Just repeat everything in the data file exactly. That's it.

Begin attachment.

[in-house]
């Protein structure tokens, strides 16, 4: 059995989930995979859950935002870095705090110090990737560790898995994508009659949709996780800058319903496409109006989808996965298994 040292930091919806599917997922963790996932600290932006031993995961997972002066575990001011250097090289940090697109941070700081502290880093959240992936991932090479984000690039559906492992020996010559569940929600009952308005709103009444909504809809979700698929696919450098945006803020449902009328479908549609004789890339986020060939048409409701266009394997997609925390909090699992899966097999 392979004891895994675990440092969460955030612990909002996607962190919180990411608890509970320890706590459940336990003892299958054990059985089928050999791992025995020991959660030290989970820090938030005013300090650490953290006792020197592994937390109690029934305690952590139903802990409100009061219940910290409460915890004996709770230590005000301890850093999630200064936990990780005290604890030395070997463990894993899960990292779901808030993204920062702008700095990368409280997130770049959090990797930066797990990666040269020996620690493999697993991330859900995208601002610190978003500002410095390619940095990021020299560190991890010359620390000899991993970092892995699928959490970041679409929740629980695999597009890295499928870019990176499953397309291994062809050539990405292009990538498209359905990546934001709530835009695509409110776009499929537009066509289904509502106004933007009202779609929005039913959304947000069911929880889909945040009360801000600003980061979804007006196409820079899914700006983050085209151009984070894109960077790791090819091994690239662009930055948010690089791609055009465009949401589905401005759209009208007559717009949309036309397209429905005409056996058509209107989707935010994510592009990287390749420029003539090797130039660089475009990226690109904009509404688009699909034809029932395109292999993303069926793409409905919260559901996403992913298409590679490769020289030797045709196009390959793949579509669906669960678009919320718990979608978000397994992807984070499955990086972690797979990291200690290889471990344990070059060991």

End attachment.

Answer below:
[in-house]
């Protein structure tokens, strides 16, 4: 059995989930995979859950935002870095705090110090990737560790898995994508009659949709996780800058319903496409109006989808996965298994 040292930091919806599917997922963790996932600290932006031993995961997972002066575990001011250097090289940090697109941070700081502290880093959240992936991932090479984000690039559906492992020996010559569940929600009952308005709103009444909504809809979700698929696919450098945006803020449902009328479908549609004789890339986020060939048409409701266009394997997609925390909090699992899966097999 392979004891895994675990440092969460955030612990909002996607962190919180990411608890509970320890706590459940336990003892299958054990059985089928050999791992025995020991959660030290989970820090938030005013300090650490953290006792020197592994937390109690029934305690952590139903802990409100009061219940910290409460915890004996709770230590005000301890850093999630200064936990990780005290604890030395070997463990894993899960990292779901808030993204920062702008700095990368409280997130770049959090990797930066797990990666040269020996620690493999697993991330859900995208601002610190978003500002410095390619940095990021020299560190991890010359620390000899991993970092892995699928959490970041679409929740629980695999597009890295499928870019990176499953397309291994062809050539990405292009990538498209359905990546934001709530835009695509409110776009499929537009066509289904509502106004933007009202779609929005039913959304947000069911929880889909945040009360801000600003980061979804007006196409820079899914700006983050085209151009984070894109960077790791090819091994690239662009930055948010690089791609055009465009949401589905401005759209009208007559717009949309036309397209429905005409056996058509209107989707935010994510592009990287390749420029003539090797130039660089475009990226690109904009509404688009699909034809029932395109292999993303069926793409409905919260559901996403992913298409590679490769020289030797045709196009390959793949579509669906669960678009919320718990979608978000397994992807984070499955990086972690797979990291200690290889471990344990070059060991």